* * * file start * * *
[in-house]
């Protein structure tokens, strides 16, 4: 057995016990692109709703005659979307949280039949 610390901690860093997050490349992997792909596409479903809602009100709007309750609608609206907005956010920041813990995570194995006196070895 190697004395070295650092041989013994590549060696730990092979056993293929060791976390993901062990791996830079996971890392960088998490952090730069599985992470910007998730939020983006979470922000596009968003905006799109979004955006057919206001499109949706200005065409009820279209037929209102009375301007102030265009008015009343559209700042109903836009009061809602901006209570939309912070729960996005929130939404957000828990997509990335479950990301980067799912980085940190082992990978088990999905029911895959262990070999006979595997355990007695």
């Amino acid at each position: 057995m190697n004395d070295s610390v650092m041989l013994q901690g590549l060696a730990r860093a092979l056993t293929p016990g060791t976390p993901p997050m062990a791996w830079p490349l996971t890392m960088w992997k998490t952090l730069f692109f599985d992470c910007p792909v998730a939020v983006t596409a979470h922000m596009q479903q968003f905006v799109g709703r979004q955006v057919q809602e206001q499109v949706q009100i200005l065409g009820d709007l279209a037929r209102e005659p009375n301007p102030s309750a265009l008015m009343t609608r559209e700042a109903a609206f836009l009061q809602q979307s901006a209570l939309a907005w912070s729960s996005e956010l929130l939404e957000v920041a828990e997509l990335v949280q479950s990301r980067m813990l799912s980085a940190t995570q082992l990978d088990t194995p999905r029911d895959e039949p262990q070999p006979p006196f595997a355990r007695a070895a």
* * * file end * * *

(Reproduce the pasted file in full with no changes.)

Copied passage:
[in-house]
């Protein structure tokens, strides 16, 4: 057995016990692109709703005659979307949280039949 610390901690860093997050490349992997792909596409479903809602009100709007309750609608609206907005956010920041813990995570194995006196070895 190697004395070295650092041989013994590549060696730990092979056993293929060791976390993901062990791996830079996971890392960088998490952090730069599985992470910007998730939020983006979470922000596009968003905006799109979004955006057919206001499109949706200005065409009820279209037929209102009375301007102030265009008015009343559209700042109903836009009061809602901006209570939309912070729960996005929130939404957000828990997509990335479950990301980067799912980085940190082992990978088990999905029911895959262990070999006979595997355990007695």
């Amino acid at each position: 057995m190697n004395d070295s610390v650092m041989l013994q901690g590549l060696a730990r860093a092979l056993t293929p016990g060791t976390p993901p997050m062990a791996w830079p490349l996971t890392m960088w992997k998490t952090l730069f692109f599985d992470c910007p792909v998730a939020v983006t596409a979470h922000m596009q479903q968003f905006v799109g709703r979004q955006v057919q809602e206001q499109v949706q009100i200005l065409g009820d709007l279209a037929r209102e005659p009375n301007p102030s309750a265009l008015m009343t609608r559209e700042a109903a609206f836009l009061q809602q979307s901006a209570l939309a907005w912070s729960s996005e956010l929130l939404e957000v920041a828990e997509l990335v949280q479950s990301r980067m813990l799912s980085a940190t995570q082992l990978d088990t194995p999905r029911d895959e039949p262990q070999p006979p006196f595997a355990r007695a070895a």